UK public finances have been ranked among the worst globally, according to an assessment of government assets and liabilities by the International Monetary Fund (IMF).
The findings revealed that the UK public finances were only ahead of Portugal, as long-term liabilities continued to weight upon government assets.
Specifically, the figures reveal the UK government having less than £3 trillion in assets and £5 trillion of liabilities, revealing a negative net worth of more than £2 trillion.
This was attributed to the extensive sell-off of public assets in the 1980s and 1990s, prompted by a political shift in favour of privatisation.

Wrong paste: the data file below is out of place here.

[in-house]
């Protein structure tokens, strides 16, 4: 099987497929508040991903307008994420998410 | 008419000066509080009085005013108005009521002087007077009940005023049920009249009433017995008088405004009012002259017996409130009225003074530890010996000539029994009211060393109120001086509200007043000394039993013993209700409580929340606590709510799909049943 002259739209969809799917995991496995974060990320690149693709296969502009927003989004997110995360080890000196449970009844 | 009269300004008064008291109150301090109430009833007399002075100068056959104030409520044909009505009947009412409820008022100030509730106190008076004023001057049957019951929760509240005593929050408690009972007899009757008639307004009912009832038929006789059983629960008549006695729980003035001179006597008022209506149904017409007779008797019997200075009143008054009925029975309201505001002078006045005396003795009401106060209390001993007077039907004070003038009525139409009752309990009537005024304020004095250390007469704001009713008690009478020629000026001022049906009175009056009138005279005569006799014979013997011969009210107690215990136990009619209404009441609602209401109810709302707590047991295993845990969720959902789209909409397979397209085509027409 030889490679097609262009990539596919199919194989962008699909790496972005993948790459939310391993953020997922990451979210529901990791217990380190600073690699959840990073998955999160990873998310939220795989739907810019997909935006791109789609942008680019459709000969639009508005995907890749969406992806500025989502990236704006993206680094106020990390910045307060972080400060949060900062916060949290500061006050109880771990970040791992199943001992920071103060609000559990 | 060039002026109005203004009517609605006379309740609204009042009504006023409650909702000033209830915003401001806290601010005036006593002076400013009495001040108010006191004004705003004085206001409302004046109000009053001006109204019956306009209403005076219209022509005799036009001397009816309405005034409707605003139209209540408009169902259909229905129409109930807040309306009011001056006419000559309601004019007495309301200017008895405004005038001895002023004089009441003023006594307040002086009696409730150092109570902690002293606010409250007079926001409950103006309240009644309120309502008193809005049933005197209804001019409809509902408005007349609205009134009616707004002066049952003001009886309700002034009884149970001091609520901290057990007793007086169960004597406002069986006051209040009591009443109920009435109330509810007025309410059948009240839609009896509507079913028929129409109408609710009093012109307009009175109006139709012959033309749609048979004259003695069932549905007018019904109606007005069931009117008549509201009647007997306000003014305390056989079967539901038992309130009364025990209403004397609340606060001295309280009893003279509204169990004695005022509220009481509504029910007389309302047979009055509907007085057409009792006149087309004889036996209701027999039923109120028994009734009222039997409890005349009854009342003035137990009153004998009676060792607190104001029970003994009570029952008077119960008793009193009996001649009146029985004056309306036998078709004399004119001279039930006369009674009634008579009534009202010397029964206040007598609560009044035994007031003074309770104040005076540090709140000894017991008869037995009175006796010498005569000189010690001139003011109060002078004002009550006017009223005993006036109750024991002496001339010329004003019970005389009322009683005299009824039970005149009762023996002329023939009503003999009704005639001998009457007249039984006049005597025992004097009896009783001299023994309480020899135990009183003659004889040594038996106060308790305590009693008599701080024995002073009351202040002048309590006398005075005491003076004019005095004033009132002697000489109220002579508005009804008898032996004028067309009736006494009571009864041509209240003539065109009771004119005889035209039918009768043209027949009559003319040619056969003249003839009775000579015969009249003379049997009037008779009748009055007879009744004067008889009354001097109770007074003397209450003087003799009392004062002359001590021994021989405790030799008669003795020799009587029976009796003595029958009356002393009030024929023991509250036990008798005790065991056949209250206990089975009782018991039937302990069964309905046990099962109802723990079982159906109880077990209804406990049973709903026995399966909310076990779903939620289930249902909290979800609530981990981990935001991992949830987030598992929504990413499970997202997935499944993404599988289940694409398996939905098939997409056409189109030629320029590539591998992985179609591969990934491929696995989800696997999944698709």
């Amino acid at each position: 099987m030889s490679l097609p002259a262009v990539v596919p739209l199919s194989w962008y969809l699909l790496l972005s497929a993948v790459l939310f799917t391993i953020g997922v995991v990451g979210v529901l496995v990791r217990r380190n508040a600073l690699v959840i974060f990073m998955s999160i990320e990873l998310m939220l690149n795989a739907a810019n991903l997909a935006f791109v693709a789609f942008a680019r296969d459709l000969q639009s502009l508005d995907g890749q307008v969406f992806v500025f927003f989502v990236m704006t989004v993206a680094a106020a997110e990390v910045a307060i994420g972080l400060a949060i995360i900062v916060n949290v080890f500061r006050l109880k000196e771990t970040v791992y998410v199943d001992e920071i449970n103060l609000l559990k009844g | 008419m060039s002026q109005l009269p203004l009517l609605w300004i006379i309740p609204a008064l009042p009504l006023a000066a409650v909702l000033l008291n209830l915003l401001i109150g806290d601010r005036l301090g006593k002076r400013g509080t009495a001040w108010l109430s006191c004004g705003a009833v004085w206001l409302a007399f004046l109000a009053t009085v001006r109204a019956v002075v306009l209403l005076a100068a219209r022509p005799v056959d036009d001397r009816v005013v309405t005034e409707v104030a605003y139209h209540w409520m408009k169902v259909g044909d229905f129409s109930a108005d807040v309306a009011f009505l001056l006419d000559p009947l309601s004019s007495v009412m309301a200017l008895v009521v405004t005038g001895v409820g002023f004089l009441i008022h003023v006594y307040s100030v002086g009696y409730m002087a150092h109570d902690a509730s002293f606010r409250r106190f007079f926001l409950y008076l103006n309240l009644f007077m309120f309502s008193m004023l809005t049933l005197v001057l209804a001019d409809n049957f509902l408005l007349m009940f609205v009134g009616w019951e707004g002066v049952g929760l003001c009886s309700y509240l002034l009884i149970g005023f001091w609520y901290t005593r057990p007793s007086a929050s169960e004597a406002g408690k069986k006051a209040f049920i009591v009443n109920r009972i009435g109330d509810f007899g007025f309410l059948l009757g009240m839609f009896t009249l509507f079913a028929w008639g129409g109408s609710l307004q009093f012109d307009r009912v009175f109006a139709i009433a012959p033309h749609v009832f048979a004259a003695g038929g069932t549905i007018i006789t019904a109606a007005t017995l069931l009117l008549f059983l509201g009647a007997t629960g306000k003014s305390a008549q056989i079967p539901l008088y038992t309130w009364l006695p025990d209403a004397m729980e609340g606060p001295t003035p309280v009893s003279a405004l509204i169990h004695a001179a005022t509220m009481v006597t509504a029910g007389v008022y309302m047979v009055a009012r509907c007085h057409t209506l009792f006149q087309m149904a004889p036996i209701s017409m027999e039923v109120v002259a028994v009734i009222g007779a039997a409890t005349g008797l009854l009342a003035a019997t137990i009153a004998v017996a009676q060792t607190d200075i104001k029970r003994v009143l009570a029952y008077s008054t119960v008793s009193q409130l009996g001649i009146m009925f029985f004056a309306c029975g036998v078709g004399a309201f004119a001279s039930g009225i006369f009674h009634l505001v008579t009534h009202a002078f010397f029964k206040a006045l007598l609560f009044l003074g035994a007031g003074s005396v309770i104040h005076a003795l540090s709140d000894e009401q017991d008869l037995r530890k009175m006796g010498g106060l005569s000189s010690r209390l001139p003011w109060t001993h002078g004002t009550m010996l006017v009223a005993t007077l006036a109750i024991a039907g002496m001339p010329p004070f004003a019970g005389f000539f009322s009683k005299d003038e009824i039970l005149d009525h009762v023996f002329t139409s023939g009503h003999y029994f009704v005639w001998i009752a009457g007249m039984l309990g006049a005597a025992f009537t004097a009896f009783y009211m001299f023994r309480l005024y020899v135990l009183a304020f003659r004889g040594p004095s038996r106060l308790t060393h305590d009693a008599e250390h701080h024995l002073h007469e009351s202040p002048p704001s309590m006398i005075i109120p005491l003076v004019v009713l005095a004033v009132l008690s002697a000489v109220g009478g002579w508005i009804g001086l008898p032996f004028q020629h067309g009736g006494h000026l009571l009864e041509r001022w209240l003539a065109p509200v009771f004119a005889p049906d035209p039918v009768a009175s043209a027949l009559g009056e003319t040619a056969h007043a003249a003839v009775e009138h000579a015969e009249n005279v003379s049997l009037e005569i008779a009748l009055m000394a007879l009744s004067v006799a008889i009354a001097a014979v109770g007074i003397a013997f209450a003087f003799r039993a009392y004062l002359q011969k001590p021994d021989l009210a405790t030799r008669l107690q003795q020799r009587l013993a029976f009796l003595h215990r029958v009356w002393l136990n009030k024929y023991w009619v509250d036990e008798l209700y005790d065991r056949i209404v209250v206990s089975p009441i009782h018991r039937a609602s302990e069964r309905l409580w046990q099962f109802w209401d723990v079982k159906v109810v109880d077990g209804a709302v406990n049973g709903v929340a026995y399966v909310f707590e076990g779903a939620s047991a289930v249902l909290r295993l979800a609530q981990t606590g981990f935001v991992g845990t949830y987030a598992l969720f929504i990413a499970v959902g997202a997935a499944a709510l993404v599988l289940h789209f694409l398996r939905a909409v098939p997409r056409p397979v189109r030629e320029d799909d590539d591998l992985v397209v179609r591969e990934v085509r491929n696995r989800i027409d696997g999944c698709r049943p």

Moreover, since the financial crisis back in 2008, the UK has racked up significant debts, despite almost a decade of austerity measures implemented by governments.
The report said: “The United Kingdom balance sheet expanded massively during the crisis. Most of the expansion in the balance sheet was the result of large-scale financial sector rescue operations that resulted in reclassification of the rescued private banks into the public sector. [This] increased (non–central bank) public financial corporation liabilities from zero in 2007 to 189% of GDP in 2008, with similar [falls] in financial assets.”
Conversely, Norway topped the table, given the country’s wealth in oil. This was followed by Russia and Australia.
The figures prove less than encouraging for the UK, particularly in the midst of Brexit negotiations and the economic uncertainty that this continues to create.
Nevertheless, the IMF said that the UK government was continuing to explore ways to improve the management of its assets.
The Treasury is set to review the balance sheet of its public finances in its upcoming budget, due later this month.